The IUCN (International Union for Conservation of Nature) Red List, first developed in 1963, is an inventory of world species of animals and plants that are at risk of extinction. IUCN have evaluated over 44,000 species (of the 1.8 million species we currently know about), and have categorized nearly 17,000 of those of being at some risk of extinction.

The Red List is the accepted standard and source for data on threatened species, the information held within is used by many other organisations to back up conservation awareness, action and protection.

You can read more about the red list here:


CITES (Convention on International Trade in Endangered Species of Wild Fauna and Flora) is an international agreement between countries, founded in the 1960s as a direct result of the work being done by the IUCN. Its aim is "to ensure that international trade in specimens of wild animals and plants does not threaten their survival."

Species that are protected by the agreement are arranged into three different categories

Appendix I : international trade in species is prohibited, unless the trade is non commercial. In these instances both import and export certificates are required
Appendix II : international trade may be gained by granting of an export certificate, no import certificate is required
Appendix III : species that are included at the request of a member country that has local restrictions in force and needs cooperation from other countries to prevent unsustainable or illegal exploitation

There are currently 175 member countries signed up to the agreement, these countries are legally bound to implement the convention within their own domestic legislation to ensure that the terms are adhered to at a national level.

You can read more about CITES here:


Looking purely at animals, the IUCN red list contains 7,500 individual species that are categorized as threatened in some way. Almost 1300 of these are from the fish family, 126 of those are species of shark (i.e. almost 10% of threatened fish, 1.5% of threatened animals) .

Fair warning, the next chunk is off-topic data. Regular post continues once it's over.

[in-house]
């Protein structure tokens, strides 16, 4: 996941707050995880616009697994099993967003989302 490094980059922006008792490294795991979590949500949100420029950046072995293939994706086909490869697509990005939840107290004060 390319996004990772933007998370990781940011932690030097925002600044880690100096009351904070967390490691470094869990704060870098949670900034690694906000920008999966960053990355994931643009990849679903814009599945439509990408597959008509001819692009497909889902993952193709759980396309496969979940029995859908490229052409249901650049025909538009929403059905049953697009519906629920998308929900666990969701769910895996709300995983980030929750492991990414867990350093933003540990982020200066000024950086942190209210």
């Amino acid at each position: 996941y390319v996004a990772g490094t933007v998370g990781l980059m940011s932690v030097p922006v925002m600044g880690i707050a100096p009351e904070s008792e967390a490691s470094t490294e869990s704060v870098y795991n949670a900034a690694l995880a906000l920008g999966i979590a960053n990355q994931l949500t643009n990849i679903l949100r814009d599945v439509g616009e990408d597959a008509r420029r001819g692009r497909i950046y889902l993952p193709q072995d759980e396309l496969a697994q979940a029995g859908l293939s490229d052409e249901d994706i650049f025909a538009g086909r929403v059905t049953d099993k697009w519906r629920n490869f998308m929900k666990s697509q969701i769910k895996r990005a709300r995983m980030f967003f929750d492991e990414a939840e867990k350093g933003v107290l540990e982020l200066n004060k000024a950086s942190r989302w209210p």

In contrast, there are approximately 5000 species of animal protected by the CITES agreement. Just 96 of these species are fish, and only three of those are species of shark that are listed as threatened within
IUCN [1], namely the Great White, Basking and Whale Shark. All are listed under Appendix II, i.e. international trade is allowed provided that import and export certificates are granted.

So, just 0.06% of the species that are protected by the CITES convention are made up of threatened shark species.

Shark populations are depleting rapidly world wide. One of the main contributory factors is the current demand for shark fin soup in the Asian markets. 1000's of tonnes of shark fin are exported from countries all around the world each year to help meet this demand.

Recognising and protecting the endangered species of shark within the CITES convention, limiting the ability to import or export shark or shark parts, may help to reduce the impact this trade is having on shark populations world wide.

We, the undersigned, respectfully request that CITES makes efforts to include the 126 species of shark listed as endangered within the IUCN Red List within the appendices of the CITES Convention

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The Call on CITES to recognise endangered sharks and other marine species within its convention petition to CITES was written by Stuart Keasley and is in the category Environment at GoPetition.